is one room with many beds and costs P200 per person for 6 persons.
One double room has a TV and is P600 for the room. The other double
rooms are P300 for one person and P500 for two. These have hot showers.
The views are lovely. See pictures
31 to 33
For reservations call Dora – 0918 548 0406 or 0920 607 0994 - Email email@example.com
Travellers Inn - A low cost guest house if prissy decor is not your thing. There is no newness or much luxury here, but sometimes that can be nice. There are 14 rooms on two floors of which 2 have private bathrooms. There is a kitchen on the second floor for the use of the guests. All rooms with private bathrooms are P250 per person and those with share bathrooms are P200 per person. The rooms with share bathrooms are P175 if you stay more than 3 days and P150 if you stay a week or more. Lope (pronounced Lopi) is an interesting character and a very good artist/potter. Downstairs Lope also has a souvenir shop where he sells his pottery. There is a well stocked general store down there also. Travellers Inn is down the road from the Municipal Hall road and just past the Yoghurt House Restaurant on your left. It is also next to The Residential Lodge. For Inn reservations call Lope Bosaing - +63 920 799 2960 or email firstname.lastname@example.org or email@example.com .
Saint Joseph Rest House -
With 27 rooms and cottages, this is the largest guest house in Sagada.
It is directly behind the bus stop in the center of town so not far
to walk with your bags. Owned by the Episcopalian church, these buildings
were once part of a seminary and the guest house is still managed by
officers of the church. The rooms and cottages are set in beautiful
gardens which is one of its major draw cards. A wide variety of room
types and rates are on offer, from dormitory accommodation to private
cottages. Some of the rooms are good value and others are not, so check
out lots of rooms before deciding on one. The rates are per room and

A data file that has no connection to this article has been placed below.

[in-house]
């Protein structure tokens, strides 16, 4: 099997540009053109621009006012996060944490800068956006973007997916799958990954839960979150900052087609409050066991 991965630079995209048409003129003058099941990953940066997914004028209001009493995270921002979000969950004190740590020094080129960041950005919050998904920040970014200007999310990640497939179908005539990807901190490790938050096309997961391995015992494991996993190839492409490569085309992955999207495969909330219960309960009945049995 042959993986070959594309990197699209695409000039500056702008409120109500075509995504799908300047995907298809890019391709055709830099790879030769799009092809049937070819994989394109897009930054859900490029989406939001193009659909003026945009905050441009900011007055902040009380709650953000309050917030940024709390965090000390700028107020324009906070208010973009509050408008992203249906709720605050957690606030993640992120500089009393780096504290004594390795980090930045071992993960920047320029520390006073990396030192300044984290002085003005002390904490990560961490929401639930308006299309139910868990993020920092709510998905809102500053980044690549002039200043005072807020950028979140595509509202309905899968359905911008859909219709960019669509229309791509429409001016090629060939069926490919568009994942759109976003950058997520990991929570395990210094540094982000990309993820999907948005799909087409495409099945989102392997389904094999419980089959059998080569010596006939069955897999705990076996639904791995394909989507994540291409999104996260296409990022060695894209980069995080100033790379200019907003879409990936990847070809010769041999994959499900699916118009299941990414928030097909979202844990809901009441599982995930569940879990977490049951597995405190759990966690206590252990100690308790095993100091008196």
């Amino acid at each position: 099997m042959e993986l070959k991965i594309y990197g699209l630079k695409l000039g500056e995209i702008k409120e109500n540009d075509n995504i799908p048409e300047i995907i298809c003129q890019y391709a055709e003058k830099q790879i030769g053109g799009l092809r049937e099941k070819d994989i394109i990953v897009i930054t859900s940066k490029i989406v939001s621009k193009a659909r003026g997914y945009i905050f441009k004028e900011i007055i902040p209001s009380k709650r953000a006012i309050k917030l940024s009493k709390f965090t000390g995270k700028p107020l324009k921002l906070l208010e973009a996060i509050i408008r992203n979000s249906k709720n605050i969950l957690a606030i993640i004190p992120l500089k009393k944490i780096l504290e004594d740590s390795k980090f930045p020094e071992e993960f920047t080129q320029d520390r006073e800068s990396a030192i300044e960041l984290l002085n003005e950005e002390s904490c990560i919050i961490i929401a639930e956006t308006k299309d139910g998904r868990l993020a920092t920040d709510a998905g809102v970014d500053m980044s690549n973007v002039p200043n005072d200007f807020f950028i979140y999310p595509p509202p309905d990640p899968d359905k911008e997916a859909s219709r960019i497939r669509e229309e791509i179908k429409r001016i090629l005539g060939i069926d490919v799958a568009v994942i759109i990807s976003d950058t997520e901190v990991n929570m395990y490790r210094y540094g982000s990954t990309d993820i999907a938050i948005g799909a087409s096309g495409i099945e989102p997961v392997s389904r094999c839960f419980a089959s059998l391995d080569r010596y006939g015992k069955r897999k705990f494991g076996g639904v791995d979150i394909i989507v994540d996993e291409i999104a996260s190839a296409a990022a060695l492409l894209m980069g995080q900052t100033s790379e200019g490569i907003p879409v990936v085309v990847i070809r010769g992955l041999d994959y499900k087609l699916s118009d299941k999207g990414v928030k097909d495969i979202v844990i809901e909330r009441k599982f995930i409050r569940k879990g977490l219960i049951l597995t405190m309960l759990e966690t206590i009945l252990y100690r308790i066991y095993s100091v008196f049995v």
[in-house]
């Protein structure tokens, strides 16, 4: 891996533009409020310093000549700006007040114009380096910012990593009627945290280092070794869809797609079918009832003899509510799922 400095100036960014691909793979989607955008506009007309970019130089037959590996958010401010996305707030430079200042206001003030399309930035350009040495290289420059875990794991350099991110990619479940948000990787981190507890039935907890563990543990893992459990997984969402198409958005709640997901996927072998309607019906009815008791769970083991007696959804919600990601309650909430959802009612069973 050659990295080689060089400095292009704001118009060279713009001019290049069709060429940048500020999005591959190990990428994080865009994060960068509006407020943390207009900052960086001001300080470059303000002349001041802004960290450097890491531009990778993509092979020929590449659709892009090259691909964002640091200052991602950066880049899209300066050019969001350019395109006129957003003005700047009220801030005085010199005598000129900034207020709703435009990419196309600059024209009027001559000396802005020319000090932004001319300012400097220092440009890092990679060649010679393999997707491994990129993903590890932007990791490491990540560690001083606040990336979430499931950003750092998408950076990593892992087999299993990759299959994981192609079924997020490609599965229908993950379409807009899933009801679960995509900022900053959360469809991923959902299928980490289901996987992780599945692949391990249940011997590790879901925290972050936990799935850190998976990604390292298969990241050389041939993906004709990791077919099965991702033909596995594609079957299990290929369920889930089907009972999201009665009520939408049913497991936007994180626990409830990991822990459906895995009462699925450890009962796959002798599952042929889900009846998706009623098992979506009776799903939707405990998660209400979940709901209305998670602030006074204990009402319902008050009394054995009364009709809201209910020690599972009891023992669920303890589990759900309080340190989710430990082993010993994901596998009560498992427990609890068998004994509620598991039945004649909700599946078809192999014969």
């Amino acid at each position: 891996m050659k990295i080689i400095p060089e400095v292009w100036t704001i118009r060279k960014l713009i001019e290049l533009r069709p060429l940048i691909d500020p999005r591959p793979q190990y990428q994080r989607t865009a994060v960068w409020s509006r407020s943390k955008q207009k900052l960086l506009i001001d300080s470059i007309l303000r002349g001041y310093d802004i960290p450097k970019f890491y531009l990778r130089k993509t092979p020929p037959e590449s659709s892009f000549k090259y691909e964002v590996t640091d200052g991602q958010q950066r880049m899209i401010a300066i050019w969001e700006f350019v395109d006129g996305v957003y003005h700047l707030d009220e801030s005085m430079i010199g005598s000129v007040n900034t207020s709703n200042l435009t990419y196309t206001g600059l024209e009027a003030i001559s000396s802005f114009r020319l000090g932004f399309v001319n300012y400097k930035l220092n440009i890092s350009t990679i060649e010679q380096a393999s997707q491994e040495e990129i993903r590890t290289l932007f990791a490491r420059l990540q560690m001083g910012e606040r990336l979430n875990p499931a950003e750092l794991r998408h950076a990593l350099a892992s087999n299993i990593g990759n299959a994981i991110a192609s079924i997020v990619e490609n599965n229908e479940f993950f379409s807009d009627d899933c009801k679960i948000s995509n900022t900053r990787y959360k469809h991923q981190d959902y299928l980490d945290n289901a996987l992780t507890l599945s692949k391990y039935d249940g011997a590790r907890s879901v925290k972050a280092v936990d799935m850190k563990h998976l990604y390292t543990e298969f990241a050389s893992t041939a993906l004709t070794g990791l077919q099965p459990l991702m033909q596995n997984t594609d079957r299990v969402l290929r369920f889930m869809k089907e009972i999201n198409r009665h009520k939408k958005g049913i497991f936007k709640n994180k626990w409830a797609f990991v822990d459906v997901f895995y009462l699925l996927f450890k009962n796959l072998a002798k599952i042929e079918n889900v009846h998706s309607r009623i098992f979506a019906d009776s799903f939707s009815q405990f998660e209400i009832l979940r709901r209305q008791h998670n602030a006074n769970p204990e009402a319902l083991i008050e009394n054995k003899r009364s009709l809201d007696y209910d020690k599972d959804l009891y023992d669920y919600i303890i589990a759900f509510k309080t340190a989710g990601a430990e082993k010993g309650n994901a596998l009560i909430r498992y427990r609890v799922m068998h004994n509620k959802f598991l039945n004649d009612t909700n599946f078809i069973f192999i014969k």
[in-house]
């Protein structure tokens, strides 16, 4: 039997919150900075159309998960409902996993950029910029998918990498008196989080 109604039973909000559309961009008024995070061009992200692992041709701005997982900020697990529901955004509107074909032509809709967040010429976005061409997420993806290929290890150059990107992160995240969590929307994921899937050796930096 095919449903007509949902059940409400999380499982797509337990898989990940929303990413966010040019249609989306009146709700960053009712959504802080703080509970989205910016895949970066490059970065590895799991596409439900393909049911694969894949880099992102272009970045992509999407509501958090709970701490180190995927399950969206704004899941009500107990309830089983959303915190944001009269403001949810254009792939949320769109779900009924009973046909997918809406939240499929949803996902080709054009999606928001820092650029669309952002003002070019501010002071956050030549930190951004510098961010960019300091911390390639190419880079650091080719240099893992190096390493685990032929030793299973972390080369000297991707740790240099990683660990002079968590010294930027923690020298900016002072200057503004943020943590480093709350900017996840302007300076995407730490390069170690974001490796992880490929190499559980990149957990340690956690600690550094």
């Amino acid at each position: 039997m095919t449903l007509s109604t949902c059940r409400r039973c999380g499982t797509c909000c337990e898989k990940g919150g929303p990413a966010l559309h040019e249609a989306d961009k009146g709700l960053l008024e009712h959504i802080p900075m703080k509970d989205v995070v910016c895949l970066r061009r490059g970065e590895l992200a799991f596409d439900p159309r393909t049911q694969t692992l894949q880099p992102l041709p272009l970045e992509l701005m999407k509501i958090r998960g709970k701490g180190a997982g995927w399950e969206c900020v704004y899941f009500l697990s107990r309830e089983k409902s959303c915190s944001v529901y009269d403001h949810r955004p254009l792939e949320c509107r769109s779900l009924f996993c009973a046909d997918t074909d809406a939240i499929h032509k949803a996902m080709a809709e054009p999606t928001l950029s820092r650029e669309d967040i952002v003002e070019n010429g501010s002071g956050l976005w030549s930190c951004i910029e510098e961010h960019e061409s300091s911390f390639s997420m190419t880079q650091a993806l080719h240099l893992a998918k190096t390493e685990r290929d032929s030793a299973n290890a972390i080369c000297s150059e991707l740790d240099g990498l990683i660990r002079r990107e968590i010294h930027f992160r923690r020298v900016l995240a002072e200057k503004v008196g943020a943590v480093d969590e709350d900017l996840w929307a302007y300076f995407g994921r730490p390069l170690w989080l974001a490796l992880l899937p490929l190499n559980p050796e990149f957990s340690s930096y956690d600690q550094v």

not per person. The 2 person rooms with share bathroom, without hot
water, starts at P500. Discounts of about 20% are available for
during the months of June through to October.
Note that during the months from January to May end, they often suffer from water shortages. You may have paid for a room with hot water, only to find that there is no water at all for your whole stay. I have seen a few guests get irate, especially when they still have to pay for the amenities that they did not get. The very large Cafe Saint Joe is also on the grounds.
To get to Saint Joseph Rest House, take the pathway from the main road just right of the bus stop,and head towards the white building at the top. If you are in a car, take the right fork in the road past Ganduyan and enter St Joseph's from the back car park, where your car can be left securely overnight. To see a detailed copy of their room rates, click here. Contact: Ms. Julia Abad 0928 951 7156
Mapiya-aw Pension - This is a good choice if I was looking for peace and quiet.The garden is lovely. There is that feel about the place though that they don't get many guests. Mapiya-aw Pension is about 250 meters off the main road. You would have passed the sign on the way into town - the sign says it is only 50 meters to the guest house which is not true. The Pension was purpose built, all unpainted wood, cozy and there are 16 rooms. In winter you can use either or both of two fireplaces on request. The upstairs fireplace would be gorgeous with friends during the winter months. Balconies are abundant, which is always nice. Rooms are P250 per person (cold shower). There are two double rooms upstairs with adjoining bath rooms which have hot water. These rooms are P1,250 each. Meals can be prepared for you if you order ahead and the kitchen is available for your own meal preparations for a reasonable fee. The walk into the center of town takes about 15 minutes. For reservations call 0921 390.0560.
Ganduyan Cafe and Inn - They have two buildings about 200 meters apart. Both go by the same name. The second building is still under construction but the completed floor was opened in December 2009.
The old building is in the center of town and part of the building incorporating the Ganduyan Museum and Ganduyan Souvenirs. This is one of the very earliest guest houses in Sagada and still popular at a cost of P200 per night with share bathroom. The rooms with private bathroom and hot shower are P600 and accommodates 2 people - maybe a little expensive. Downstairs is a small cafe where you can have a good breakfast of bacon, eggs and brewed coffee.